Care of older people with dementia in an acute hospital setting
Fiona Cowdell Research fellow, School of Health and Social Care, Bournemouth University, Bournemouth
Aim To investigate the experiences of patients and nursing staff in relation to the care delivered to, and received by, older people with dementia in an acute hospital setting.
Method An ethnographic approach was used. Data were collected thorough observation and interviews involving patients and nursing staff.
Findings Care for older people with dementia in acute hospital settings is not always satisfactory. Generally, people with dementia find the delivery of care and the experience of being in hospital distressing. Nurses strive to provide optimum care, but this is not always achievable. Sub-optimal care can be explained by considering the effect of empathy and Bourdieu’s theory of practice.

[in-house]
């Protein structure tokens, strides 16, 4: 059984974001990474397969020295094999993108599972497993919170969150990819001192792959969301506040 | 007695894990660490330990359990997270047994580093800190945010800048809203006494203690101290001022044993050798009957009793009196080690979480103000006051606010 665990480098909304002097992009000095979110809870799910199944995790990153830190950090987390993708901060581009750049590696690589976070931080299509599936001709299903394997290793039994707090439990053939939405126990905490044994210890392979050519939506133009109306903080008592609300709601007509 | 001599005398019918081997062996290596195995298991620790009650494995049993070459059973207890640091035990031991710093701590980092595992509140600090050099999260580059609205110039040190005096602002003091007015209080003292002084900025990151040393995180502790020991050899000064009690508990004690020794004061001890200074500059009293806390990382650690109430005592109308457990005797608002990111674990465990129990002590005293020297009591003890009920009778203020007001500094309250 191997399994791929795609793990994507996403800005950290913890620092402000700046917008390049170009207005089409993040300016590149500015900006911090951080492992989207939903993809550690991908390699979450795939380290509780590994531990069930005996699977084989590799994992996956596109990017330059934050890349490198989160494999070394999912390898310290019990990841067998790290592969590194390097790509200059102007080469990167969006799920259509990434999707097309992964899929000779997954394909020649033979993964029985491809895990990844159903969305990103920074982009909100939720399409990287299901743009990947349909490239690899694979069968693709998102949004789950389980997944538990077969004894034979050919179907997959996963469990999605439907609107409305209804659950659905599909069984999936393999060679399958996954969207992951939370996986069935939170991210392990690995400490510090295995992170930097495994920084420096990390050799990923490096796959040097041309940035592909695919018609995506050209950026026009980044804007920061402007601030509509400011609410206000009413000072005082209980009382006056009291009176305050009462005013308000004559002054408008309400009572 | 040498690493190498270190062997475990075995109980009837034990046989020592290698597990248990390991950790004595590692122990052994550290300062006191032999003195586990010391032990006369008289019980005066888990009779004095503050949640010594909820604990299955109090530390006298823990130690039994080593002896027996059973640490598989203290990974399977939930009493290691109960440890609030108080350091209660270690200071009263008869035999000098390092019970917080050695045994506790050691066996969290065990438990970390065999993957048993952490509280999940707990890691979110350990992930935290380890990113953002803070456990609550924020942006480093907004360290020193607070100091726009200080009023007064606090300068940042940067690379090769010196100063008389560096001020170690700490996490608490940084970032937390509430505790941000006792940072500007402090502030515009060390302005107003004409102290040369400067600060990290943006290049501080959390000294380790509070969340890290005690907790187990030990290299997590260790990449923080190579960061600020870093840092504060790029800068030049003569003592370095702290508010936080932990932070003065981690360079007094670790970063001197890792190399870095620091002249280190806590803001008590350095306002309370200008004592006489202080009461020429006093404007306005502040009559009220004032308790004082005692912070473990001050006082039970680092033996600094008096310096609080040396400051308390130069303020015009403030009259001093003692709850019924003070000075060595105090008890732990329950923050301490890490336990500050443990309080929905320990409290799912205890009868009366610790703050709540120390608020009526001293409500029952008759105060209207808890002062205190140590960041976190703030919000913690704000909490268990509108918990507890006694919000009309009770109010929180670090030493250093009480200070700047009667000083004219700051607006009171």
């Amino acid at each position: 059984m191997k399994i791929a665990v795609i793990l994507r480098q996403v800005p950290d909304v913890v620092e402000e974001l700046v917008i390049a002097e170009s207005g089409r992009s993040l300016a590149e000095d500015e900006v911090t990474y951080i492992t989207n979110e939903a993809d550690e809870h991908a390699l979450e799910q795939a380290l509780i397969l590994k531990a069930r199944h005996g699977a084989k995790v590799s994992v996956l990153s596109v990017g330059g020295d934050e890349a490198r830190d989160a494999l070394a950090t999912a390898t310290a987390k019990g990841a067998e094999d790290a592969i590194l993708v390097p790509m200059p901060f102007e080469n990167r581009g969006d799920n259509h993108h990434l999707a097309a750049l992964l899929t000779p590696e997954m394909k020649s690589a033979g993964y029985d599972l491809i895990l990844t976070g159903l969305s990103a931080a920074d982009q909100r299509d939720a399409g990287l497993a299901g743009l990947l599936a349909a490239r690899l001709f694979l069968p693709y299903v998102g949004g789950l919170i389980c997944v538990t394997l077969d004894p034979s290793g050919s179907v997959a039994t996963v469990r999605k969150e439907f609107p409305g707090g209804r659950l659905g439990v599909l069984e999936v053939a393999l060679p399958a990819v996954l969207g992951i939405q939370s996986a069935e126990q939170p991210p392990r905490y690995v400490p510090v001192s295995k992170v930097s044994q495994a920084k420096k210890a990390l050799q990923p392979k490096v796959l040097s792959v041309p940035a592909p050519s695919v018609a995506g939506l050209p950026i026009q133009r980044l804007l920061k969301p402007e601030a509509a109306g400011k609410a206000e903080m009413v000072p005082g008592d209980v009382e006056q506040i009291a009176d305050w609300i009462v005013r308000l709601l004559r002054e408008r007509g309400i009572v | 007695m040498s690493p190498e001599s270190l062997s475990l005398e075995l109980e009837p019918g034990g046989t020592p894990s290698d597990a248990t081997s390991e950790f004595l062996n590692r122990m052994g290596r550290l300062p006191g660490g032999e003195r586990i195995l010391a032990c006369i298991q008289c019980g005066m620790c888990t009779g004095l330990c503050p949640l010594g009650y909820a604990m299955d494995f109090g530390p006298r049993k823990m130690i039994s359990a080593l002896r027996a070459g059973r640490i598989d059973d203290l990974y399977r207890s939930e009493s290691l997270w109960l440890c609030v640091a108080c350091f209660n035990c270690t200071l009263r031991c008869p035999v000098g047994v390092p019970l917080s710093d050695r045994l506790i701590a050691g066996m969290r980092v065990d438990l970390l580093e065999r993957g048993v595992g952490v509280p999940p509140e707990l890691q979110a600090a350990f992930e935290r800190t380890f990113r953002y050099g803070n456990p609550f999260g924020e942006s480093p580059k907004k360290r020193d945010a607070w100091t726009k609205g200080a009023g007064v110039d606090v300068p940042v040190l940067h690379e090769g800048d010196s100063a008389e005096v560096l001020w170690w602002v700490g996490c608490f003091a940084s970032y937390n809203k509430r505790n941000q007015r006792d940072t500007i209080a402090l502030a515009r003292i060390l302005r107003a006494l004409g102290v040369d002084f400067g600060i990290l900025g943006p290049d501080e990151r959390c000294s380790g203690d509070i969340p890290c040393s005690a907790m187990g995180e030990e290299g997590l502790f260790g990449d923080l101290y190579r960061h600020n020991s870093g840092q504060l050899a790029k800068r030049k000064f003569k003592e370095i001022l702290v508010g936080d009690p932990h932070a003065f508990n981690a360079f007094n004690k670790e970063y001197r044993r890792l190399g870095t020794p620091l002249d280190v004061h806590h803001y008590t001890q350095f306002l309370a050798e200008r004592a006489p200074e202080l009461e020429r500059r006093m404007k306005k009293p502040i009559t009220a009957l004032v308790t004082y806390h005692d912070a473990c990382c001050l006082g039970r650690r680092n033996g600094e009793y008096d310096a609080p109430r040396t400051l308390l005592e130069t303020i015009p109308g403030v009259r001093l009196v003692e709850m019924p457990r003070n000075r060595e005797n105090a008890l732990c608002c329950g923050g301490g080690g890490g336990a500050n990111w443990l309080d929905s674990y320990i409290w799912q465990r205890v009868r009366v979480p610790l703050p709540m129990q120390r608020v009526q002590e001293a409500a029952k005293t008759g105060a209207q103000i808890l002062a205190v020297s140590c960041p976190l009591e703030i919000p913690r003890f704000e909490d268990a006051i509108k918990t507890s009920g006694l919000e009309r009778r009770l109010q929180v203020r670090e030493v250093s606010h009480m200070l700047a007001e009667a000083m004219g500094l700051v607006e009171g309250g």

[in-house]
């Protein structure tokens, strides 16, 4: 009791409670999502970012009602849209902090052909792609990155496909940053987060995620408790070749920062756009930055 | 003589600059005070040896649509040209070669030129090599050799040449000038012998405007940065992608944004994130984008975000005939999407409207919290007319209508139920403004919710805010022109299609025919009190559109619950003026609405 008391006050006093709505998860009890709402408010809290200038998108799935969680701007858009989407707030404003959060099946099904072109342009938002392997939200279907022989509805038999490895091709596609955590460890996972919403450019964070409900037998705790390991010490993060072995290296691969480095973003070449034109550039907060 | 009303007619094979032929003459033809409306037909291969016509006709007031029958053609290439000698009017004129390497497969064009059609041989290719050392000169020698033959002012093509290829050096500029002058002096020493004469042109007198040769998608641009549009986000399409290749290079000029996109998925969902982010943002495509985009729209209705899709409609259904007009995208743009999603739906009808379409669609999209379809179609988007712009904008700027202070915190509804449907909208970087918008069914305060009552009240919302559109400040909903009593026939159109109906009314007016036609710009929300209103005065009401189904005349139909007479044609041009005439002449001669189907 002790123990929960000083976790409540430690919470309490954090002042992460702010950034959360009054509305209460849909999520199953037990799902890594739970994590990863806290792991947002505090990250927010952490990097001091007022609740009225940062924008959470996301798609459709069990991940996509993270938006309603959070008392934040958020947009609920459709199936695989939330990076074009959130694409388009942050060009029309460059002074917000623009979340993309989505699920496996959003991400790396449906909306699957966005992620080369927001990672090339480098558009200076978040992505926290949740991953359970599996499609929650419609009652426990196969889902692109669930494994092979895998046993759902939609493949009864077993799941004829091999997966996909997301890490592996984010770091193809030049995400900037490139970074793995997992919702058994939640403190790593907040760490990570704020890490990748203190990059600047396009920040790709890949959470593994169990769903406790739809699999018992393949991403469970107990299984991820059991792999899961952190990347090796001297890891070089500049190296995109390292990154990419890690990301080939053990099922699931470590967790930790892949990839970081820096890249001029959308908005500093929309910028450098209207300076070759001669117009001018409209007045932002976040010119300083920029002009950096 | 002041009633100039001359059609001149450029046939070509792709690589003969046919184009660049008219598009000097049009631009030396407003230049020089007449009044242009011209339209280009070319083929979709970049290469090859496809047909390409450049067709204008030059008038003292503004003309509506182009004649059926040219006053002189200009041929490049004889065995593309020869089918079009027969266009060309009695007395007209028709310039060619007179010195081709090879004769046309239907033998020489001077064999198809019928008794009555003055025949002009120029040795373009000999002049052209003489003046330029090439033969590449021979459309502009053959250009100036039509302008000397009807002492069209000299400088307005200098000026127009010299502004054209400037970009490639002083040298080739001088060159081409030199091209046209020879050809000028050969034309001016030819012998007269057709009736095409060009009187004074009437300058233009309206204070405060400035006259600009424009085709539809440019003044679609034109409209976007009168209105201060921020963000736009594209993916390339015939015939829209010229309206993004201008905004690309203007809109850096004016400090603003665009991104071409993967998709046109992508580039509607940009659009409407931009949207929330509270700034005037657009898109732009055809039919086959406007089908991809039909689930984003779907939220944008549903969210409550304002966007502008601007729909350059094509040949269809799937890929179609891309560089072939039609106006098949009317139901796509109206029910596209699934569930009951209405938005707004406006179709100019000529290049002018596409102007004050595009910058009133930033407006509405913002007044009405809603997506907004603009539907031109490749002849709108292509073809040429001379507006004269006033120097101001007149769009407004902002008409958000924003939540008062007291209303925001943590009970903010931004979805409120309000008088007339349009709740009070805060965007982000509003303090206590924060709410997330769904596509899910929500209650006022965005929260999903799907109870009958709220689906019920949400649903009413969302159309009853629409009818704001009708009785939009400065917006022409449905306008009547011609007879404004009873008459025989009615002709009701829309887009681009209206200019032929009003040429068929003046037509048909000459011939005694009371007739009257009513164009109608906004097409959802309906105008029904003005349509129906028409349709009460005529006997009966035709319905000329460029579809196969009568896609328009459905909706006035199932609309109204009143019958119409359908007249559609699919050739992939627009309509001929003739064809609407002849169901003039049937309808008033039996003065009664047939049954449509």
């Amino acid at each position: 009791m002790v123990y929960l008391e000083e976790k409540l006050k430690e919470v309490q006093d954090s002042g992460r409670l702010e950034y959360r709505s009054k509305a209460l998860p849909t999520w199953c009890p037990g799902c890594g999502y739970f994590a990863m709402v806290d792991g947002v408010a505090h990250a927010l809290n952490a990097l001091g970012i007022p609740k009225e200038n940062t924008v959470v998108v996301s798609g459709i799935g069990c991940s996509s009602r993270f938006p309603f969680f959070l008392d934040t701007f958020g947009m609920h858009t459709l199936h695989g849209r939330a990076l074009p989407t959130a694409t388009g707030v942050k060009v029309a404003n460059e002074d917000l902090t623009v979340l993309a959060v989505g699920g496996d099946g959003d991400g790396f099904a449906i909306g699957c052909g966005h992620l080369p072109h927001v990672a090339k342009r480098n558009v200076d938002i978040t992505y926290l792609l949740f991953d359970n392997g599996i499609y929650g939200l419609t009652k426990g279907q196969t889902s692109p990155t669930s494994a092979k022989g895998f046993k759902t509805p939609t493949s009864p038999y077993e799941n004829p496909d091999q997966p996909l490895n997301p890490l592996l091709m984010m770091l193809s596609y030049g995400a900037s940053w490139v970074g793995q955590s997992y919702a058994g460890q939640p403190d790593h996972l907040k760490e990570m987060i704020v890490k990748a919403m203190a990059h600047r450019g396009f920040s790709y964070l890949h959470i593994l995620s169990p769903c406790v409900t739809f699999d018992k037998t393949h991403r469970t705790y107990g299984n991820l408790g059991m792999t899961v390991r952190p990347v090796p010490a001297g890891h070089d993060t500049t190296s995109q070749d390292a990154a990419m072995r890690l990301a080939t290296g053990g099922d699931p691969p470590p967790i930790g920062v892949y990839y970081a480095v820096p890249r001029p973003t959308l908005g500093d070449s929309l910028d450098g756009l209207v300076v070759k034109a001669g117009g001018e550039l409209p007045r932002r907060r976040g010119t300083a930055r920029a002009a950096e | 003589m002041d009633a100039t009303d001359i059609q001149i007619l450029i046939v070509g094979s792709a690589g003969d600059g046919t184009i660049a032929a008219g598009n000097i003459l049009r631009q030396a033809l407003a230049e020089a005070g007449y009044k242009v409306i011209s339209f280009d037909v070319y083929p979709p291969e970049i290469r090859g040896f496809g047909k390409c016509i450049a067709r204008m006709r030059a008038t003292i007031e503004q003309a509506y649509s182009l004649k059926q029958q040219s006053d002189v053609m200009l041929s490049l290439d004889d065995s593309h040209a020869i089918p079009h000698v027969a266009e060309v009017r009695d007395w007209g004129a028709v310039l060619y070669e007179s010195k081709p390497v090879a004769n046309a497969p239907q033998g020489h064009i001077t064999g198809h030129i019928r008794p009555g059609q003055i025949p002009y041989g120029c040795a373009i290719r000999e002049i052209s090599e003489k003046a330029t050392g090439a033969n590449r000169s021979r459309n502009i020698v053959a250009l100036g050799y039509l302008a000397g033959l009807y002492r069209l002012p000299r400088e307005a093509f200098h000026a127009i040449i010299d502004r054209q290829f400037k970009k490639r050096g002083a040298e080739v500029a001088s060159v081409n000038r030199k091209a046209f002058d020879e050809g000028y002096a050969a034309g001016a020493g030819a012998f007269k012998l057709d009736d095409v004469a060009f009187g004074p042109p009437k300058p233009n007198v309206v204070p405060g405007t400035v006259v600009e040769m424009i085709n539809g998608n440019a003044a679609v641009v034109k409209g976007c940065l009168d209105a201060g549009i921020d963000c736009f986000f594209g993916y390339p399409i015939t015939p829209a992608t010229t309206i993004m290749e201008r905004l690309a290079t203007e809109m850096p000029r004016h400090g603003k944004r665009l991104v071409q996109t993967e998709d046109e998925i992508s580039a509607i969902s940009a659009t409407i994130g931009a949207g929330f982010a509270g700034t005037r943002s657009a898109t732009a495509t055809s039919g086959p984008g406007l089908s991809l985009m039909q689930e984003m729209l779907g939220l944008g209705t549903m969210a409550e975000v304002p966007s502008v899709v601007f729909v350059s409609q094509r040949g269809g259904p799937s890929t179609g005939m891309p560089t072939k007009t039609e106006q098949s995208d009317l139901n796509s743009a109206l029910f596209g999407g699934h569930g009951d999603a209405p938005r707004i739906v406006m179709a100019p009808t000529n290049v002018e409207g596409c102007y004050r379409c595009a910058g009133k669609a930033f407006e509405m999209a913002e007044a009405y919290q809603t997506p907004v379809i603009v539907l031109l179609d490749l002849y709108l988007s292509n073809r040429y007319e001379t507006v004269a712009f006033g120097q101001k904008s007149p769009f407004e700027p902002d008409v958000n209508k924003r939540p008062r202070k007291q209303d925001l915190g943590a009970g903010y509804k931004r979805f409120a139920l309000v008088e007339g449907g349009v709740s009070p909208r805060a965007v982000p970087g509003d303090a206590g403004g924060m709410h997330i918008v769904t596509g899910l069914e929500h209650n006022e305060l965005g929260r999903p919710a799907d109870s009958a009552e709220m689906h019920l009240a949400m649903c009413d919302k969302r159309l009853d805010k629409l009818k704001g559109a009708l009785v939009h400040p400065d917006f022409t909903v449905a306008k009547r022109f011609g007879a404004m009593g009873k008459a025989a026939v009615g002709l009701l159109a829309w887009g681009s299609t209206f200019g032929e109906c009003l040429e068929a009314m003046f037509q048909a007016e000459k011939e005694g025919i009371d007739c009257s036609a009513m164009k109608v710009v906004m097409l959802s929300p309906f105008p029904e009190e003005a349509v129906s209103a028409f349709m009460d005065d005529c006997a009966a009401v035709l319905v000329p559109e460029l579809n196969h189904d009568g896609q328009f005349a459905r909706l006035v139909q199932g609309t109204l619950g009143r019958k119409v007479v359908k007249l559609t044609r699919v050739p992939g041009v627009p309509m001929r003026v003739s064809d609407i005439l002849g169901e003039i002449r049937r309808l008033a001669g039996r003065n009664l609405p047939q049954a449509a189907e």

Conclusion There is a need to improve current practice when caring for older people with dementia. Approaches to education and practice development need to engage nurses in both cognitive and affective domains, so that nurses gain knowledge and an understanding of patients’ feelings and experiences.
This article has been subject to double blind peer review
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